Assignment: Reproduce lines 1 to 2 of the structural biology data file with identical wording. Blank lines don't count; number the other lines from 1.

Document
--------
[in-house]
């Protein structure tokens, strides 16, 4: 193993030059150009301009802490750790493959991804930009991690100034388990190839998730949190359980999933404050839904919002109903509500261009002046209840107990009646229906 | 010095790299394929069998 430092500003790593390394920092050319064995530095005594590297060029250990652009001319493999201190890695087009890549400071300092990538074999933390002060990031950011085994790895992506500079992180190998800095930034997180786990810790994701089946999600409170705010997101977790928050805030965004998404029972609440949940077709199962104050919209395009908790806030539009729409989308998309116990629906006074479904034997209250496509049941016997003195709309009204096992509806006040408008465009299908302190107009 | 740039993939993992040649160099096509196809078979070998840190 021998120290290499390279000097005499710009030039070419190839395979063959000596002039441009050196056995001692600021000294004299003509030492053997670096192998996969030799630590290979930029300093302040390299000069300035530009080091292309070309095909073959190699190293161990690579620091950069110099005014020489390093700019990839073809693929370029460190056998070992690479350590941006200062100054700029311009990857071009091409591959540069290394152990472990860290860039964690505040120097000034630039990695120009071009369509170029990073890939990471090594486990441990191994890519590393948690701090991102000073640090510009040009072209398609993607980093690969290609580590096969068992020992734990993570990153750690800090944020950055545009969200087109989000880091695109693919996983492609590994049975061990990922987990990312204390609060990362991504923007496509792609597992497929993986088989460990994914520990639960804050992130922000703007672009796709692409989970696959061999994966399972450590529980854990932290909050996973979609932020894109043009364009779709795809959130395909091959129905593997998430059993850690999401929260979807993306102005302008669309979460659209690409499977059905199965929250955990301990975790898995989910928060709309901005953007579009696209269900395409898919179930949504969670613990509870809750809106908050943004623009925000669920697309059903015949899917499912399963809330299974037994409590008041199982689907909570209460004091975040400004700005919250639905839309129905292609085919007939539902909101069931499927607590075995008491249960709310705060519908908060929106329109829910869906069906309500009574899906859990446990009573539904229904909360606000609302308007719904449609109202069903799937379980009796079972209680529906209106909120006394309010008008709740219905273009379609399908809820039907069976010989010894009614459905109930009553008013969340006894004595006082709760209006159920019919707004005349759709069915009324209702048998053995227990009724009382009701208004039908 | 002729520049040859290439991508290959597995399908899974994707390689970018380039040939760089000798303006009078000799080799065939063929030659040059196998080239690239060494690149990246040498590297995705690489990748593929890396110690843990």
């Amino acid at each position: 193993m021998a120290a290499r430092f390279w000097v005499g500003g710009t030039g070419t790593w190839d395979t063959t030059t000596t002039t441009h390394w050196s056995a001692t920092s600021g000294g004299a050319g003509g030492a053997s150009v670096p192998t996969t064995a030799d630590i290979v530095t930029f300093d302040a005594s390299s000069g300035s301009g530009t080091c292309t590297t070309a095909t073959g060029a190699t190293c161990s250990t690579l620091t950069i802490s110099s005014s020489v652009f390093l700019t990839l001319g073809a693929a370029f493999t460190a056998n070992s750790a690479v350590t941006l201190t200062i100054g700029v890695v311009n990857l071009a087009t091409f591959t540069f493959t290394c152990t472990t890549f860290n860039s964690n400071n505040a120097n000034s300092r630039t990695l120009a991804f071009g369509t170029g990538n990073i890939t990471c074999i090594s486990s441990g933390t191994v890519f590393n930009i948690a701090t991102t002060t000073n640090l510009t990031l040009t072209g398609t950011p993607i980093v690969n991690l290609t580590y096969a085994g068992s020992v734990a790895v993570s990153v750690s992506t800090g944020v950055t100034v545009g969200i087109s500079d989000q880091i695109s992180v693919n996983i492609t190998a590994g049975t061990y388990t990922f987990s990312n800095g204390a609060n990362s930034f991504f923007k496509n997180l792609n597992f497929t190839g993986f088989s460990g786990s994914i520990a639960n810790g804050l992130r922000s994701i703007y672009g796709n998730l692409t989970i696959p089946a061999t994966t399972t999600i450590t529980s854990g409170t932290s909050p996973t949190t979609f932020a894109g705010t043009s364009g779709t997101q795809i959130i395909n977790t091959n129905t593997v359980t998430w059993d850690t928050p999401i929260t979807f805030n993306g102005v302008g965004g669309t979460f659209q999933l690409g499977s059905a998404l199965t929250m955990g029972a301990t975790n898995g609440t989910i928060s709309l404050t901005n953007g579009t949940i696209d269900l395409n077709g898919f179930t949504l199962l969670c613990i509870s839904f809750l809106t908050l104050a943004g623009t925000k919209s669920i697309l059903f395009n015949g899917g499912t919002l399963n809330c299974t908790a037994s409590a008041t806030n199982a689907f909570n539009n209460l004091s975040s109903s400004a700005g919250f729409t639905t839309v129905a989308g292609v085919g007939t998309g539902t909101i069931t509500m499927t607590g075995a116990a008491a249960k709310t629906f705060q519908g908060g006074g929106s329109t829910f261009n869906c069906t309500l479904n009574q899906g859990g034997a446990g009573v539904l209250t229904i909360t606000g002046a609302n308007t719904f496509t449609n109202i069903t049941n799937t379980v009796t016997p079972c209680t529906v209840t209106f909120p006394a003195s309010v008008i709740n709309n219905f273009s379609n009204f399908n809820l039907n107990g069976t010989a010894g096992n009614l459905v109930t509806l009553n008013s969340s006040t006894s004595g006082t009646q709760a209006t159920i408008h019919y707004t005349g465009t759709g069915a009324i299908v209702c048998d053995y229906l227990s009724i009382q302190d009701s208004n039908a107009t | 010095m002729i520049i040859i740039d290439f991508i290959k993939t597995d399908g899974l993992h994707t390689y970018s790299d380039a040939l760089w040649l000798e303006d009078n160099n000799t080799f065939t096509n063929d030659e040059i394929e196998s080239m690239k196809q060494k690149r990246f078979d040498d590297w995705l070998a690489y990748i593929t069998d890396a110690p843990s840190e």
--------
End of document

[in-house]
């Protein structure tokens, strides 16, 4: 193993030059150009301009802490750790493959991804930009991690100034388990190839998730949190359980999933404050839904919002109903509500261009002046209840107990009646229906 | 010095790299394929069998 430092500003790593390394920092050319064995530095005594590297060029250990652009001319493999201190890695087009890549400071300092990538074999933390002060990031950011085994790895992506500079992180190998800095930034997180786990810790994701089946999600409170705010997101977790928050805030965004998404029972609440949940077709199962104050919209395009908790806030539009729409989308998309116990629906006074479904034997209250496509049941016997003195709309009204096992509806006040408008465009299908302190107009 | 740039993939993992040649160099096509196809078979070998840190 021998120290290499390279000097005499710009030039070419190839395979063959000596002039441009050196056995001692600021000294004299003509030492053997670096192998996969030799630590290979930029300093302040390299000069300035530009080091292309070309095909073959190699190293161990690579620091950069110099005014020489390093700019990839073809693929370029460190056998070992690479350590941006200062100054700029311009990857071009091409591959540069290394152990472990860290860039964690505040120097000034630039990695120009071009369509170029990073890939990471090594486990441990191994890519590393948690701090991102000073640090510009040009072209398609993607980093690969290609580590096969068992020992734990993570990153750690800090944020950055545009969200087109989000880091695109693919996983492609590994049975061990990922987990990312204390609060990362991504923007496509792609597992497929993986088989460990994914520990639960804050992130922000703007672009796709692409989970696959061999994966399972450590529980854990932290909050996973979609932020894109043009364009779709795809959130395909091959129905593997998430059993850690999401929260979807993306102005302008669309979460659209690409499977059905199965929250955990301990975790898995989910928060709309901005953007579009696209269900395409898919179930949504969670613990509870809750809106908050943004623009925000669920697309059903015949899917499912399963809330299974037994409590008041199982689907909570209460004091975040400004700005919250639905839309129905292609085919007939539902909101069931499927607590075995008491249960709310705060519908908060929106329109829910869906069906309500009574899906859990446990009573539904229904909360606000609302308007719904449609109202069903799937379980009796079972209680529906209106909120006394309010008008709740219905273009379609399908809820039907069976010989010894009614459905109930009553008013969340006894004595006082709760209006159920019919707004005349759709069915009324209702048998053995227990009724009382009701208004039908 | 002729520049040859290439991508290959597995399908899974994707390689970018380039040939760089000798303006009078000799080799065939063929030659040059196998080239690239060494690149990246040498590297995705690489990748593929890396110690843990």